This article shows that T3 generally increases as carbs increase but fat doesn't really make a difference..
    Is a Low Carb Diet Bad For Your Thyroid? | AnthonyColpo

    In the early 1970s, researchers from the University of Vermont published the results of the landmark Vermont experimental obesity studies, in which young men were deliberately overfed for seven months. That these men gained weight, ending up an average of twenty-five percent above their ideal bodyweight, was hardly an earth-shattering finding. What was surprising was that the men required fifty percent more calories to maintain this new heavier weight than they did at their usual lean weights. The researchers later discovered that short-term overfeeding was associated with increased thermogenesis (energy expenditure). Speculating that changes in thyroid function could be responsible, they proceeded to examine the effect of altering calorie and carbohydrate intake on thyroid hormone levels.

    The first of these experiments involved closely supervised volunteer inmates from Vermont State Prison. During the overfeeding experiment, one group consumed a hypercaloric mixed (high-carb) diet for 7 months, while another group ate a hypercaloric high-fat diet for 3 months from primarily fat.

    Again, that both groups gained weight should come as no surprise. However, the group overfed the mixed diet required more calories (2,625 kcal/m2 per day) to maintain their new heavier weights than did the group overfed fat (1,840 kcal/m2 per day). Baseline differences in metabolism between the two groups were ruled out, as there was no difference in total calories required to maintain initial lean weights.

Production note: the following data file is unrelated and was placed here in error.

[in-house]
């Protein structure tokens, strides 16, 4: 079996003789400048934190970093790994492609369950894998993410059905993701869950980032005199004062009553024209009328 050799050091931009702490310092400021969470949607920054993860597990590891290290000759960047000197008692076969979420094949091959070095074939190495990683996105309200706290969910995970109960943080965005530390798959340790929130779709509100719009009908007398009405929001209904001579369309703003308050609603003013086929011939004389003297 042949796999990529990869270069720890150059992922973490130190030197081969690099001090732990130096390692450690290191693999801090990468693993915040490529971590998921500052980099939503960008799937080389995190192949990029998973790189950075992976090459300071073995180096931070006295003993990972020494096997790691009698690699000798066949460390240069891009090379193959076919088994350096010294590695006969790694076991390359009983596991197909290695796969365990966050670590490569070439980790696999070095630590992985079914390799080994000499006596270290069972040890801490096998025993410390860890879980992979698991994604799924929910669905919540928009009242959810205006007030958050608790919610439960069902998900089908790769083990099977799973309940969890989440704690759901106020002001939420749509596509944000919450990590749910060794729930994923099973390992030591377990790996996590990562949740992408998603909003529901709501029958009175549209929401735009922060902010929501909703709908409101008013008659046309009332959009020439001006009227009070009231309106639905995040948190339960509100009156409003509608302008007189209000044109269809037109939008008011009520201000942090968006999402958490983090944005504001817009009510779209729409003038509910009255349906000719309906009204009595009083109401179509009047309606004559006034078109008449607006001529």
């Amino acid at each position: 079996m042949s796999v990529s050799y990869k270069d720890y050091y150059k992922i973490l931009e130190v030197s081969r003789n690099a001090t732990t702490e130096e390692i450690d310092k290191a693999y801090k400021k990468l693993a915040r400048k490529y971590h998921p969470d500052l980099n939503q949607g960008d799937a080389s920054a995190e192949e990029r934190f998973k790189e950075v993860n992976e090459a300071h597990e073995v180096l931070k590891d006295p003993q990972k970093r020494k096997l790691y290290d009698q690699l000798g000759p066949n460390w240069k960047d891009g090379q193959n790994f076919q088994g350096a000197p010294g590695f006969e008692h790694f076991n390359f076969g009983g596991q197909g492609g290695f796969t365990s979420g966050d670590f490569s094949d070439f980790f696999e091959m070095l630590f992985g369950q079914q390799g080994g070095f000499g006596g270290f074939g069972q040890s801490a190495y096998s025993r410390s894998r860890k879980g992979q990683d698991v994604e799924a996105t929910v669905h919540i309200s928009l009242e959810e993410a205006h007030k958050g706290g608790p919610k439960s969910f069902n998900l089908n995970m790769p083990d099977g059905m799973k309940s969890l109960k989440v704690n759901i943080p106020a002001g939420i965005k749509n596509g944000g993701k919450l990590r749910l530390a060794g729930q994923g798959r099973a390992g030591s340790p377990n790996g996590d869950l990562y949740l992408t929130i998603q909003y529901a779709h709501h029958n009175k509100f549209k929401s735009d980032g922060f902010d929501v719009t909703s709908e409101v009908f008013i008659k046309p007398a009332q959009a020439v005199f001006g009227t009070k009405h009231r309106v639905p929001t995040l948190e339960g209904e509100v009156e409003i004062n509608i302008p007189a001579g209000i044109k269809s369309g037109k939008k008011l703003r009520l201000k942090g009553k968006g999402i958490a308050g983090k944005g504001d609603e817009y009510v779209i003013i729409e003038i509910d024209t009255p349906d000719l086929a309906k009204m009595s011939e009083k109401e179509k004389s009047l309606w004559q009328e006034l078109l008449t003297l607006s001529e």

Before and after the mixed diet overfeeding phase, the volunteers spent four weeks consuming maintenance level high-carbohydrate or low-carbohydrate diets. Thyroid hormone levels were measured at the end of each maintenance period, and after the overeating phase. For an average adult, the amount of carbohydrate consumed during the high- and low-carbohydrate weight-maintenance phases would translate to around 600 and 200 grams daily, respectively.

    During maintenance eating, levels of T3 (triiodothyronine) were higher on the high-carb diet. When subjects on the low-carb diet began eating the higher-carb mixed weight gain diet, their T3 levels rose. T3 levels among those who went from the high-carb maintenance diet to the mixed diet remained unchanged. In contrast to T3, serum concentrations of T4 were unchanged by overeating or changes in dietary composition.

    In the men overfed fat for 3 months, there was no change in mean T3 levels before and after the diet.